The Superpowers of Butterflies The Superpowers of Butterflies

Butterfly wings may be beautiful to the human eye, but their color, patterns, and transparency can serve as self-defense mechanisms, camouflaging them as well as warding off would-be predators, according to the Marine Biology Laboratory.

What to know:

  • Butterflies and moths are among the few creatures in nature that have transparency in their appearance, and they use it to camouflage themselves or to show predators that they are unpalatable or toxic.

  • An international collaboration of scientists across numerous disciplines studied butterflies and moths for several years, looking at the physics, biology, ecology, and evolution of transparency.

  • Several species of butterflies and moths have been found to have evolved to develop transparency over time and surprisingly did it in a similar manner even though they are different.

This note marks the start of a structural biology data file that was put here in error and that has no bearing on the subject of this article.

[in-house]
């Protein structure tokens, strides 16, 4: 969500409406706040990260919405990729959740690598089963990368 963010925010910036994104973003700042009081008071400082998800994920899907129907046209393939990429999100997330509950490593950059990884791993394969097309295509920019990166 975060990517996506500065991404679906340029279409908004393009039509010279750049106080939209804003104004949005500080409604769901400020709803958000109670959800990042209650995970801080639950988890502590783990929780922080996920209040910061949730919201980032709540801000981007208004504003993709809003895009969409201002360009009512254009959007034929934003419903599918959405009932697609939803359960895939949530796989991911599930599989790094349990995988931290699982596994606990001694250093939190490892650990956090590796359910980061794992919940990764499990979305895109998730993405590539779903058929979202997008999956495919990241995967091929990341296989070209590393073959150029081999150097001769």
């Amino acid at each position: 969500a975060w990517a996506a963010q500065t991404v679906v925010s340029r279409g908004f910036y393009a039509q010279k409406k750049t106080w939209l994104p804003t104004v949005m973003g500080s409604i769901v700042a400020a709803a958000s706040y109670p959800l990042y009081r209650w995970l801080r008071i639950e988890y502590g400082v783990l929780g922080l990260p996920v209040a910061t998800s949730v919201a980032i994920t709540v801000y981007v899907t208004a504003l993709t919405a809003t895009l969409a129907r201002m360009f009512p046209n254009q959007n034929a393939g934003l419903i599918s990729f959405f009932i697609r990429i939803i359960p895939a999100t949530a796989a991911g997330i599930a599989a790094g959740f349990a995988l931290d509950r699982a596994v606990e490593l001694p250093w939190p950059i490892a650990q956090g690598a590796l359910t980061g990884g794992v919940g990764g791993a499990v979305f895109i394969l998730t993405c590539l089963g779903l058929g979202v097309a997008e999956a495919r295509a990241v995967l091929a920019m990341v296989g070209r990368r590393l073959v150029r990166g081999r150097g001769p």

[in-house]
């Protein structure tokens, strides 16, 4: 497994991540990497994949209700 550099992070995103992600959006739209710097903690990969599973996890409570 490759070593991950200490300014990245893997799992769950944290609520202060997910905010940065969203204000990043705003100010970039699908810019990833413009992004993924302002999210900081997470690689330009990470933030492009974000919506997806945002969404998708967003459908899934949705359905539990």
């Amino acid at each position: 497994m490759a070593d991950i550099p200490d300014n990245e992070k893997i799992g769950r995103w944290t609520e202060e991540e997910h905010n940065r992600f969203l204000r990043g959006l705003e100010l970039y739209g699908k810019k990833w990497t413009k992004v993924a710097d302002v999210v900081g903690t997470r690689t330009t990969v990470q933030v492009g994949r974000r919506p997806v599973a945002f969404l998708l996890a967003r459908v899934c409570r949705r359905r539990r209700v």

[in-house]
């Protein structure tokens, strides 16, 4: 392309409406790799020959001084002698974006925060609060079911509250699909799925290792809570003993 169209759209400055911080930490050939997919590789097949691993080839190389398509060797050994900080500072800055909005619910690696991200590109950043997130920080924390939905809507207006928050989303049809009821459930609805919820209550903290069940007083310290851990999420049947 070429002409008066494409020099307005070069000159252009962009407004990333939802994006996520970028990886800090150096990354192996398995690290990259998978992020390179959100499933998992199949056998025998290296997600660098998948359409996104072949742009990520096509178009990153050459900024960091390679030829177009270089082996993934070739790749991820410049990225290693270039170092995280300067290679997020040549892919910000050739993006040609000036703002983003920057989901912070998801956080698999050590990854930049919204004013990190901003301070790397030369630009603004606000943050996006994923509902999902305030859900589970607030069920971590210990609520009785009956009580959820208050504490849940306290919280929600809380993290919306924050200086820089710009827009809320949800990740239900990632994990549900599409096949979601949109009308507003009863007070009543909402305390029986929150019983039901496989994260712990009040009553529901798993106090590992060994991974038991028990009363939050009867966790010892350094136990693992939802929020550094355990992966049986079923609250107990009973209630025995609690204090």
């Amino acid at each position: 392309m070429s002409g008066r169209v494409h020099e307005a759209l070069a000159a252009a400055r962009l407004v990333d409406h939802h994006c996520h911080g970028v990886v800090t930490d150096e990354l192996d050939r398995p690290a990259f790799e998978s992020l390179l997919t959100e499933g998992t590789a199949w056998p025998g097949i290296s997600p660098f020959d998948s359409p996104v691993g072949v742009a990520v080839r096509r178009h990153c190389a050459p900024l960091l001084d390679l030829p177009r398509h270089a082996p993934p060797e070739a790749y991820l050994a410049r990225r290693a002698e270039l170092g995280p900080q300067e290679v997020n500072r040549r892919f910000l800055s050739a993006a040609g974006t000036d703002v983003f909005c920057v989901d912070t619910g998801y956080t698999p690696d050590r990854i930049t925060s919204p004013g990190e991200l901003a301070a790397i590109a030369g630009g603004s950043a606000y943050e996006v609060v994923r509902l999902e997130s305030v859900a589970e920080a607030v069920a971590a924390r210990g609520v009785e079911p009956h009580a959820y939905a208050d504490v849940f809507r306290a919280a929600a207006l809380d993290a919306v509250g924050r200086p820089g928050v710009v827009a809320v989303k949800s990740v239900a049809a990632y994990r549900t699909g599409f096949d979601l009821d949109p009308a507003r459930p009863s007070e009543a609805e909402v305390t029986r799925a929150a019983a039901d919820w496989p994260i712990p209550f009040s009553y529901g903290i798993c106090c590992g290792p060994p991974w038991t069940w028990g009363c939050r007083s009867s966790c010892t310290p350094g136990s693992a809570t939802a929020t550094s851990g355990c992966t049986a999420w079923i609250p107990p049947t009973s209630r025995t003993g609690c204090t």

• Vivid wing colors in butterflies and moths usually mean thatthey have chemicals in them that are toxic, and predators come to recognize which ones to avoid.

  • Some nontoxic species have adapted their transparency, coloring, and even wing spots to mimic the look of the toxic ones to protect themselves.

This is a summary of the article, “Transparency in Butterflies, From A-Z: It’s More of a Superpower Than We Thought,” published by Science Daily on January 24. The full article can be found on sciencedaily.com.

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